Mexican National Sentenced for Marijuana Cultivation Operation in Sequoia National Forest
FRESNO, Calif. — Jose Manuel Sanchez-Zapien, aka “Chacal” (Sanchez), 38, a citizen of Mexico from Coalcomán, Michoacán, residing in Dos Palos, was sentenced today to 10 years in prison for conspiring to manufacture marijuana, and manufacturing marijuana in the Sequoia National Forest, U.S. Attorney McGregor W. Scott announced. Sanchez was also ordered to pay $8,665 in restitution to the U.S. Forest Service for damage to public land and natural resources caused by the cultivation operation.
According to court documents, between August 26, 2016 and June 13, 2017, Sanchez delivered supplies to growers at a marijuana cultivation site in Alder Creek in the Sequoia National Forest. The drop point had been used numerous times in the past to bring supplies to marijuana growers in the Slick Rock Creek drainage area. Law enforcement officers found over 20,952 marijuana plants at the Alder Creek site.
Approximately three acres of public land were almost completely stripped of vegetation and the ground was terraced to accommodate the marijuana plants. Large amounts of ammonium nitrate and other fertilizers, Spectracide brand insecticide containers, and trash were scattered throughout the site.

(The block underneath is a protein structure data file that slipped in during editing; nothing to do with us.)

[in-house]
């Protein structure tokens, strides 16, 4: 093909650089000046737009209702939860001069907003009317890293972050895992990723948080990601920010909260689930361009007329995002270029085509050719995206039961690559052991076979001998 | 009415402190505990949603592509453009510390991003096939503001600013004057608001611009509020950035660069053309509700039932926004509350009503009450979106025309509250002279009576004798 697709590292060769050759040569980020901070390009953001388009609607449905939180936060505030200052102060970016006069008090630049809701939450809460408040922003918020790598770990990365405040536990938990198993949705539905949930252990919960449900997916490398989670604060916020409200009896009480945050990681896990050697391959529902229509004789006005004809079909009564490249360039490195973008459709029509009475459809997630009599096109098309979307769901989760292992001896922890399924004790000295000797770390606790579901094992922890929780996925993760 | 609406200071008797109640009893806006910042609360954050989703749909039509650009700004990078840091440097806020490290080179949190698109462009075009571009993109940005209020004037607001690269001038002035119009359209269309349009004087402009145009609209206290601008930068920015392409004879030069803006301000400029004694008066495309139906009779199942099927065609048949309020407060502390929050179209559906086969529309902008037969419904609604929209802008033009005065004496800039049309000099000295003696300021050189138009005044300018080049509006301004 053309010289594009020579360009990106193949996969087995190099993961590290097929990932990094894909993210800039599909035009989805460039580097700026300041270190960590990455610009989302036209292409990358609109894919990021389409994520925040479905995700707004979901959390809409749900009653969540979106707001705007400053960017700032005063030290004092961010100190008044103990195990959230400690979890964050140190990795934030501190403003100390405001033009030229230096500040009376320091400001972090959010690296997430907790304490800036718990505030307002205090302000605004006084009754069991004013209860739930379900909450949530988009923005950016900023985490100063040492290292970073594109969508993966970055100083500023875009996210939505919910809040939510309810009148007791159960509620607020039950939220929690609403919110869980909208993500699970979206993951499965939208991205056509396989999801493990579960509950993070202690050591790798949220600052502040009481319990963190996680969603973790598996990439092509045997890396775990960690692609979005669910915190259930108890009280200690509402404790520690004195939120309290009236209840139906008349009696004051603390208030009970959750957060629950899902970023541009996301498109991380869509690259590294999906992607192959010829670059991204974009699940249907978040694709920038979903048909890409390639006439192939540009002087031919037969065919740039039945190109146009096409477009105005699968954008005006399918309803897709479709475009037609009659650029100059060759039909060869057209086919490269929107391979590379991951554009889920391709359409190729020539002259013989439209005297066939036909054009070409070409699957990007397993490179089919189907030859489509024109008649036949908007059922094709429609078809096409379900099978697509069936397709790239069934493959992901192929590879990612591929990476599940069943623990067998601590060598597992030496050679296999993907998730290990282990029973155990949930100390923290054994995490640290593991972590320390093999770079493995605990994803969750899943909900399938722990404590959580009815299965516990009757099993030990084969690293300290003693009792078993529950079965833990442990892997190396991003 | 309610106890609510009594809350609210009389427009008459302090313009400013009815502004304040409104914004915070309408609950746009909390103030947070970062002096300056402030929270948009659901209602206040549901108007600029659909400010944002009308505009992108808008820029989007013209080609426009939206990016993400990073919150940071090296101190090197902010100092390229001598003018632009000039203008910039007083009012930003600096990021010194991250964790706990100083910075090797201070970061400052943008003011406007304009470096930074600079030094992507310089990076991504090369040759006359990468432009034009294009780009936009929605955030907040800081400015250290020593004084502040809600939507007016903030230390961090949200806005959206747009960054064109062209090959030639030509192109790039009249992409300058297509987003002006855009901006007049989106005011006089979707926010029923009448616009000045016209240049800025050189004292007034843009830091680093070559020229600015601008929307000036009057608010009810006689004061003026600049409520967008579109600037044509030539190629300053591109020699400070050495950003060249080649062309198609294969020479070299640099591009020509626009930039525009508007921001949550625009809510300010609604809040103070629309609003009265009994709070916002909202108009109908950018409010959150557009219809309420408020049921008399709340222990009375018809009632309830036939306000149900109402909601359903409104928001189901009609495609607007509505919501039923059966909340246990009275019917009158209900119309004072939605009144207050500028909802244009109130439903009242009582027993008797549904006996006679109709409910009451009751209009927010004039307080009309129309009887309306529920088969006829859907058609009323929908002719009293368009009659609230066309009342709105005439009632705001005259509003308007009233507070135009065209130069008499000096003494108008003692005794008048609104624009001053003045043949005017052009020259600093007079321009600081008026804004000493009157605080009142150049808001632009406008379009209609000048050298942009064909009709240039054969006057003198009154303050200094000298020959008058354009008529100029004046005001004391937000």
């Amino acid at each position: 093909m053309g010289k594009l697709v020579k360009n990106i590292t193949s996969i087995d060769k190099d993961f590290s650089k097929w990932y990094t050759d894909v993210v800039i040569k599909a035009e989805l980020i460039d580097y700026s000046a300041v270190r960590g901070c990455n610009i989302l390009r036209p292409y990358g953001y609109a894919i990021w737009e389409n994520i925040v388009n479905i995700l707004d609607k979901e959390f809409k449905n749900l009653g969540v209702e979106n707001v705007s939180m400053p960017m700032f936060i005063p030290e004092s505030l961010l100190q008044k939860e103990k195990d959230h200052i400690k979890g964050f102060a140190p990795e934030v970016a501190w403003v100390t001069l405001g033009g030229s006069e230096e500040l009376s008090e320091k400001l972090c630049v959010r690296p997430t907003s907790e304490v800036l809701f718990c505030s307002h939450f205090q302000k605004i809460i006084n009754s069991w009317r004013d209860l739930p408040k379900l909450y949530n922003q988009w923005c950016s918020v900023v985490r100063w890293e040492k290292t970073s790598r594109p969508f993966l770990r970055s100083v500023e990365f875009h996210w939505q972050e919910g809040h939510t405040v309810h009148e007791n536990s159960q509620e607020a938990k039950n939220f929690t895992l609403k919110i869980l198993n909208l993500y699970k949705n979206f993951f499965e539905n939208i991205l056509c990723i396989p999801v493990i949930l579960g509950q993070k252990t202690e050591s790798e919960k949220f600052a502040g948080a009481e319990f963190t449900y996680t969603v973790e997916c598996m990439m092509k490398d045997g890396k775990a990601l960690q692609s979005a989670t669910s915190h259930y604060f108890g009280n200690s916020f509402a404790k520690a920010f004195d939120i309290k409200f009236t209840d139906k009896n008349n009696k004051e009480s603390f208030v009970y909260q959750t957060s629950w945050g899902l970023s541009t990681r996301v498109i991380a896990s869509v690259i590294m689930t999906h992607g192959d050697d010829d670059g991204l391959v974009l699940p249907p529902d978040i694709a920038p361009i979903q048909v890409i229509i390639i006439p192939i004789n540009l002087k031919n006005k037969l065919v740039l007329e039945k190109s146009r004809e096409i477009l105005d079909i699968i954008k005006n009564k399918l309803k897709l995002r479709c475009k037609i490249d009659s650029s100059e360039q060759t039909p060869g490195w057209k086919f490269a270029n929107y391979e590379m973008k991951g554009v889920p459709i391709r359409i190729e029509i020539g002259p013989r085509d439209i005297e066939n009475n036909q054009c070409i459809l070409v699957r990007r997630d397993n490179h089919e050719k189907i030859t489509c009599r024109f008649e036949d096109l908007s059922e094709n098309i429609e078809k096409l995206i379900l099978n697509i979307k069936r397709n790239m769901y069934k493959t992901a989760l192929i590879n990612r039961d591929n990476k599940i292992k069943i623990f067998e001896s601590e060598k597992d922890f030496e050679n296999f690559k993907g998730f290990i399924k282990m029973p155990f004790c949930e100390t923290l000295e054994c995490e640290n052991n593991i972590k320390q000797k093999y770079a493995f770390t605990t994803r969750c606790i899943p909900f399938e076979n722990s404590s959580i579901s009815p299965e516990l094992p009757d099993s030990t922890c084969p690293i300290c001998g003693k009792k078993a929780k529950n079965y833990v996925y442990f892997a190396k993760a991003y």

Co-defendant Maximiliano Farias-Martinez allegedly supervised Sanchez and others associated with the site. He is scheduled for trial on November 27, 2018. The charges as to Farias are only allegations, and he is presumed innocent until and unless proven guilty beyond a reasonable doubt.
This case is the product of an investigation by the U.S. Forest Service with assistance from the U.S. Immigration and Customs Enforcement’s (ICE) Homeland Security Investigations (HSI), the California Department of Fish and Wildlife, the Social Security Administration, Office of the Inspector General’s Office of Investigations, and the Merced Area Gang and Narcotics Enforcement Team (MAGNET). Assistant U.S. Attorney Karen A. Escobar is prosecuting the case.